Washington Post Suggest Producers and Parasites are Interchangeable
Last Updated on Tuesday, 15 November 2011 03:09
Written by dbhalling
Tuesday, 15 November 2011 03:09
“Do Government Regulations Really Kill Jobs?” opinion November 14,2011 Washington Post by Jia Lynn Lang, explores the concept that one industry’s losses on overbearing regulations are another industry’s boon. Leaving aside the Broken Window Fallacy introduced by Bastiat that’s been around over 160 years for the moment, let’s look into the brilliant mind of Roger Noll, an economics professor at Stanford and co-director of the university’s program on regulatory policy. “Some people identify with the beneficiaries, others identify with those who bear the cost, and no amount of argument is ever going to change their minds.” This is a leading economist paid by a major university to come up with this explanation to downplay the absolute economic wreck the US regulation and tax policies have had on our country. You cannot make this stuff up. By “some people” identifying with the beneficiaries, is the esteemed professor suggesting parasites are interchangeable with producers? Some will identify with thieves, others with the victims, according to the Stanford professor. Since the author of this article has only plumbed the depths of a few “economists, ” I’d like to introduce her to some basic facts in from a relatively short snapshot in History.
From 1998-2000, the US saw 4470 IPOs or Initial Public Offerings. From 2001-2010, that number fell almost 4/5th in ONE DECADE. What the heck happened?? A little beauty of a regulatory law, just under 60 pages, sponsored by legislators Sarbanes and Oxley in 2002. What about that horrible tech bubble that caused the stock market to tumble in 2000? That “bubble” was the strongest contributor to the U.S.’s position as the undisputed economic and technological leader of the world. It resulted in disruptive technologies that changed the world and every one of our lives and is still doing so today. Then we passed SOX. This was supposed to stop bubbles from occurring. Fast forward to 2008. Well, there weren’t many IPOs for your money to invest in-which left real estate all by its lonesome. Hmmm, that SOX sure did work on real estate.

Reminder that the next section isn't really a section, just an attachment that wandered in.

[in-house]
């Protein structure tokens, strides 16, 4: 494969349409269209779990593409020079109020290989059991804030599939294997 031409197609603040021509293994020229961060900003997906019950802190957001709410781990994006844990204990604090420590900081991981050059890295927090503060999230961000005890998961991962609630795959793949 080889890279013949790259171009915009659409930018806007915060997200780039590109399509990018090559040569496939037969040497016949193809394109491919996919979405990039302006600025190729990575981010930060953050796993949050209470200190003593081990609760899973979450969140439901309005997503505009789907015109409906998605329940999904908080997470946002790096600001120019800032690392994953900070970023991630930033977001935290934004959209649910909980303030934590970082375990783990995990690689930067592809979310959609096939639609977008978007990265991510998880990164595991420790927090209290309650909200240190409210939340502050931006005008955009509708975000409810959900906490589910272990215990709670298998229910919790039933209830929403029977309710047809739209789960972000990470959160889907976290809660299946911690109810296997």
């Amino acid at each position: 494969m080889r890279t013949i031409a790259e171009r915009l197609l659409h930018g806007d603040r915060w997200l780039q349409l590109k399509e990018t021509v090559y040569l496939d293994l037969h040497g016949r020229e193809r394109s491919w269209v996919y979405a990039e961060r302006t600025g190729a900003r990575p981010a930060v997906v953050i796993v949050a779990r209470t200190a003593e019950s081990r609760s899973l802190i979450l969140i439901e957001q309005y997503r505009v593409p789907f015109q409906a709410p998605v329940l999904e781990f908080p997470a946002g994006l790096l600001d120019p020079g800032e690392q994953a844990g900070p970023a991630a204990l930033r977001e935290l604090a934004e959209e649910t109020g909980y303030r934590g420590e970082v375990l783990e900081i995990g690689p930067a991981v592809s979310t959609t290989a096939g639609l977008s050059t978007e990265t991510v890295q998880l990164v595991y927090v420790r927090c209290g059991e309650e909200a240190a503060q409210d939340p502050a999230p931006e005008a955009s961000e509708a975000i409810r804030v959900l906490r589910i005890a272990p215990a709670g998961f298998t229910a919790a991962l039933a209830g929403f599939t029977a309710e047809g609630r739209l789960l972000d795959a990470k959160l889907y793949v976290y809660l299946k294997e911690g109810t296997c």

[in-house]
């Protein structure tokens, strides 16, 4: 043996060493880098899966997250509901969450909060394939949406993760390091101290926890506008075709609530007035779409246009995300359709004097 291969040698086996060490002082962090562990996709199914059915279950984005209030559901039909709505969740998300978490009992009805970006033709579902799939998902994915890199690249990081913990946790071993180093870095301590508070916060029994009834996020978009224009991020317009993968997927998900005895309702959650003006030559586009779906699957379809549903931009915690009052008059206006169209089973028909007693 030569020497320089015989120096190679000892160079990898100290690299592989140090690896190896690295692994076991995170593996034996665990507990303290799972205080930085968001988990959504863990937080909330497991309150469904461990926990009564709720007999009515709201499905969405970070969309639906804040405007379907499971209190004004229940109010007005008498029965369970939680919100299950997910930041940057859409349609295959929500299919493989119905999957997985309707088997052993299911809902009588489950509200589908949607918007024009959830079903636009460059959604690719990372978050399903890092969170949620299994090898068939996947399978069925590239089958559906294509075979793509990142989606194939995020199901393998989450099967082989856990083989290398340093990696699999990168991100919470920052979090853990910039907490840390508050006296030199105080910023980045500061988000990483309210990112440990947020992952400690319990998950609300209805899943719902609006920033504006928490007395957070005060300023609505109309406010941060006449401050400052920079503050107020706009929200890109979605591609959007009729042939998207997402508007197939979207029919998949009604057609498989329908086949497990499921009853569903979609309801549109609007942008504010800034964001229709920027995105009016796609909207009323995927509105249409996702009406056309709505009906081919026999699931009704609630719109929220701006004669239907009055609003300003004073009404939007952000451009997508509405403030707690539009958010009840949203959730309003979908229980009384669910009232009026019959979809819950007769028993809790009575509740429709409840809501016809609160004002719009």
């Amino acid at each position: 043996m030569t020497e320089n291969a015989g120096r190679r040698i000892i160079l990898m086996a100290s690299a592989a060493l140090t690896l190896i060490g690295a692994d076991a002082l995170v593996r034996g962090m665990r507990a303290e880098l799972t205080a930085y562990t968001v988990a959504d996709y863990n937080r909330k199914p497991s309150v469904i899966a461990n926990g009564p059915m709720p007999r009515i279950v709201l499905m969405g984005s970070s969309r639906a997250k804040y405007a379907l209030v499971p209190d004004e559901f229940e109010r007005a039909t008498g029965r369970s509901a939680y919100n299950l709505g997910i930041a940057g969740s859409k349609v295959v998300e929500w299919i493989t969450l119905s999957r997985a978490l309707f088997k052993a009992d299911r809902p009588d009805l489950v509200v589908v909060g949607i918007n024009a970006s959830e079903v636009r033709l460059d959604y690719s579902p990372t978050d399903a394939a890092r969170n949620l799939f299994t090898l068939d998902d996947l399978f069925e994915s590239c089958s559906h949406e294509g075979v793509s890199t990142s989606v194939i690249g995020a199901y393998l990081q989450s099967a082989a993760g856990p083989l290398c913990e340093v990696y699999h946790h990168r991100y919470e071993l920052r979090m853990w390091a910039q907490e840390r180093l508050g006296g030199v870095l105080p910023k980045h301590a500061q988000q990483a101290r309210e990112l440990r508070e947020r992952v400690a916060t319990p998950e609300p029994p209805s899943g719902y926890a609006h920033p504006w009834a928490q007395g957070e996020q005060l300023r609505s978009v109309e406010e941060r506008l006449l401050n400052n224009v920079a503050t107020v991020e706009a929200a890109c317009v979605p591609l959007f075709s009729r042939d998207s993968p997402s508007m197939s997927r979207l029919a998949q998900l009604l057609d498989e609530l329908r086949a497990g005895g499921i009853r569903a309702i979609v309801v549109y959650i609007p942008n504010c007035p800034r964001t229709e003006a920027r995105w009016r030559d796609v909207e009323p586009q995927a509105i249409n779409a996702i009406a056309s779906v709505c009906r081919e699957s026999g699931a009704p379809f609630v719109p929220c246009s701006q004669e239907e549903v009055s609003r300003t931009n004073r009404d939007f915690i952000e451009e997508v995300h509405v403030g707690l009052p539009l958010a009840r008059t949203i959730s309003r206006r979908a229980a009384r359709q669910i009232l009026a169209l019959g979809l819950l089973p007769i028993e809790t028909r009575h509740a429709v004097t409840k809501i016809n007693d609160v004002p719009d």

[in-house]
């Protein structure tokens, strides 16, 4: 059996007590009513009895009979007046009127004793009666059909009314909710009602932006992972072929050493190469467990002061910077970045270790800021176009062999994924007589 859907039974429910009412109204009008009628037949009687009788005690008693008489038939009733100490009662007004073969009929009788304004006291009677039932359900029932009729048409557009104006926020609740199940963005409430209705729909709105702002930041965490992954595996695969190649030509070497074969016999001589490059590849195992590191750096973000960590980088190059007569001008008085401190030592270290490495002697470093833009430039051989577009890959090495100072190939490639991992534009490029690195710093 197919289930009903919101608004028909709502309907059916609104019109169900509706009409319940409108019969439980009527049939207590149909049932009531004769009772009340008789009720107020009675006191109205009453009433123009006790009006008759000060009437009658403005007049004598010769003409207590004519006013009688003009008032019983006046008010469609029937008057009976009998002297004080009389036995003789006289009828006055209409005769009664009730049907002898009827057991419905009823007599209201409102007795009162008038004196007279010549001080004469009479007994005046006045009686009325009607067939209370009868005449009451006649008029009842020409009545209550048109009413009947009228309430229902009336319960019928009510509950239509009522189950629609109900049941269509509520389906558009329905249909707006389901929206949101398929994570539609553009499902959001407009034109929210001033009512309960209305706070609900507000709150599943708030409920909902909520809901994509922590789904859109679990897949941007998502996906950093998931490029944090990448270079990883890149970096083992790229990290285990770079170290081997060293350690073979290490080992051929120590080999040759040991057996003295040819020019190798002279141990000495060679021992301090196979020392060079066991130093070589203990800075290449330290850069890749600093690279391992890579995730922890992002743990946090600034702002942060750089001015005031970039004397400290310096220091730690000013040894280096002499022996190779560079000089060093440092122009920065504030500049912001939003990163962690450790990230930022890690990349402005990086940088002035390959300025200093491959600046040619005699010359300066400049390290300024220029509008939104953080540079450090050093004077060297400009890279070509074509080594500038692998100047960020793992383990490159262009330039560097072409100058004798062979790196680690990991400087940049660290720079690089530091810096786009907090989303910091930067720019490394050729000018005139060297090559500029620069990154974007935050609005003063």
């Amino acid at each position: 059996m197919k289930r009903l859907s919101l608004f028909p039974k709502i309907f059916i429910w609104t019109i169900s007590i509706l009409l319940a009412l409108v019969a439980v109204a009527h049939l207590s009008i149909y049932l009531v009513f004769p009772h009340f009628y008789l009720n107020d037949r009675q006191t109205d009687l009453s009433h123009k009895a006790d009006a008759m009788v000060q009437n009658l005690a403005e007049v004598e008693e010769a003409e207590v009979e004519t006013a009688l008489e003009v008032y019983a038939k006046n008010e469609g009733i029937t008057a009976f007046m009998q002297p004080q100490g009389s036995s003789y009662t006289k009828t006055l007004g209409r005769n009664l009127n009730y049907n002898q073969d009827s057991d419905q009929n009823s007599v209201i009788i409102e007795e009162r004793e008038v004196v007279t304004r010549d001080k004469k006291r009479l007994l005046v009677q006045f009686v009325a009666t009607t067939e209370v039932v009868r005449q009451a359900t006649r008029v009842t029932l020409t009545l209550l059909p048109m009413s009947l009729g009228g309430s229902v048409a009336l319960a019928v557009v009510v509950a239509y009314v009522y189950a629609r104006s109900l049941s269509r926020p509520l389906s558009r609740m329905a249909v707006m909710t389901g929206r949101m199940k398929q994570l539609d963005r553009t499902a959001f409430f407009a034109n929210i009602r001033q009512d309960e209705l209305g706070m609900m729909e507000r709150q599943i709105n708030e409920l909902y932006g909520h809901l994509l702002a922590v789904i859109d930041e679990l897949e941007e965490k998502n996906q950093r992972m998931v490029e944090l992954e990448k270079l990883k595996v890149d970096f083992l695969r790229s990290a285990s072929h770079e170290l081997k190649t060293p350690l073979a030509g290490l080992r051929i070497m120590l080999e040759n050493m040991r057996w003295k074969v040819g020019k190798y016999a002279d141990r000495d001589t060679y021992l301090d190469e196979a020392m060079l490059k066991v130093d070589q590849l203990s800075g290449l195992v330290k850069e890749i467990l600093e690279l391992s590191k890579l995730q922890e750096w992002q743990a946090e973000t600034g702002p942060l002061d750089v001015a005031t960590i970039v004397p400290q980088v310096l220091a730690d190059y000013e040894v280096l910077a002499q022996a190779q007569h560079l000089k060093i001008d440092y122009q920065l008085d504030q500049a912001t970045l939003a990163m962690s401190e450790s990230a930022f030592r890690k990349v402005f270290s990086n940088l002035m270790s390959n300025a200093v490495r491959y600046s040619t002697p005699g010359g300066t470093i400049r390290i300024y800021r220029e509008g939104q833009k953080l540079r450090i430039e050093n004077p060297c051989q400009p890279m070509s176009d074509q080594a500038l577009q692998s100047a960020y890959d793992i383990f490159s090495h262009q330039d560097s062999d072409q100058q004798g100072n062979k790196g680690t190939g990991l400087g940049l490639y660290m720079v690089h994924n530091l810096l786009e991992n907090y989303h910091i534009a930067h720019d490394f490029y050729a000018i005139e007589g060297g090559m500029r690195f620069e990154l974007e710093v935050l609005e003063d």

Today, we are getting ready to face the regulatory tsunami of Dodd-Frank. This nifty law is over 2300 pages. What sane US company wants to stay on this island?
Well, it’s possible Sarbanes, Oxley, Dodd and Frank might cook up a new law to force them to stay here. Slavery, 2012 style.
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